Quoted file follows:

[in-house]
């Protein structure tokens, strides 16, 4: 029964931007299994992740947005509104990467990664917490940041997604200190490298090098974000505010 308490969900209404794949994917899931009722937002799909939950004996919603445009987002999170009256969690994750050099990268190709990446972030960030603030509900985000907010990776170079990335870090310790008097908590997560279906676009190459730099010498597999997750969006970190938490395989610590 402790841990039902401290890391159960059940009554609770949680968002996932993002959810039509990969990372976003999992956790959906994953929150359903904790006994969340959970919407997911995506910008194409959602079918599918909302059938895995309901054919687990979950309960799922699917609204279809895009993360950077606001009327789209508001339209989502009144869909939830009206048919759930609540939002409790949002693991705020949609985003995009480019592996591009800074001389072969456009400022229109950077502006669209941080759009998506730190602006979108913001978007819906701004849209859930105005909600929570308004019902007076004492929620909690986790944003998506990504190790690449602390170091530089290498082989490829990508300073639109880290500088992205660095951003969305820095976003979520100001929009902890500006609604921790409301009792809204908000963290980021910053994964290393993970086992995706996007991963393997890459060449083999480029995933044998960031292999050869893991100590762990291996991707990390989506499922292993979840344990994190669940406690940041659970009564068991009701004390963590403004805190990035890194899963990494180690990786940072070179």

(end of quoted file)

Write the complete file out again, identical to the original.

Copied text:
[in-house]
């Protein structure tokens, strides 16, 4: 029964931007299994992740947005509104990467990664917490940041997604200190490298090098974000505010 308490969900209404794949994917899931009722937002799909939950004996919603445009987002999170009256969690994750050099990268190709990446972030960030603030509900985000907010990776170079990335870090310790008097908590997560279906676009190459730099010498597999997750969006970190938490395989610590 402790841990039902401290890391159960059940009554609770949680968002996932993002959810039509990969990372976003999992956790959906994953929150359903904790006994969340959970919407997911995506910008194409959602079918599918909302059938895995309901054919687990979950309960799922699917609204279809895009993360950077606001009327789209508001339209989502009144869909939830009206048919759930609540939002409790949002693991705020949609985003995009480019592996591009800074001389072969456009400022229109950077502006669209941080759009998506730190602006979108913001978007819906701004849209859930105005909600929570308004019902007076004492929620909690986790944003998506990504190790690449602390170091530089290498082989490829990508300073639109880290500088992205660095951003969305820095976003979520100001929009902890500006609604921790409301009792809204908000963290980021910053994964290393993970086992995706996007991963393997890459060449083999480029995933044998960031292999050869893991100590762990291996991707990390989506499922292993979840344990994190669940406690940041659970009564068991009701004390963590403004805190990035890194899963990494180690990786940072070179």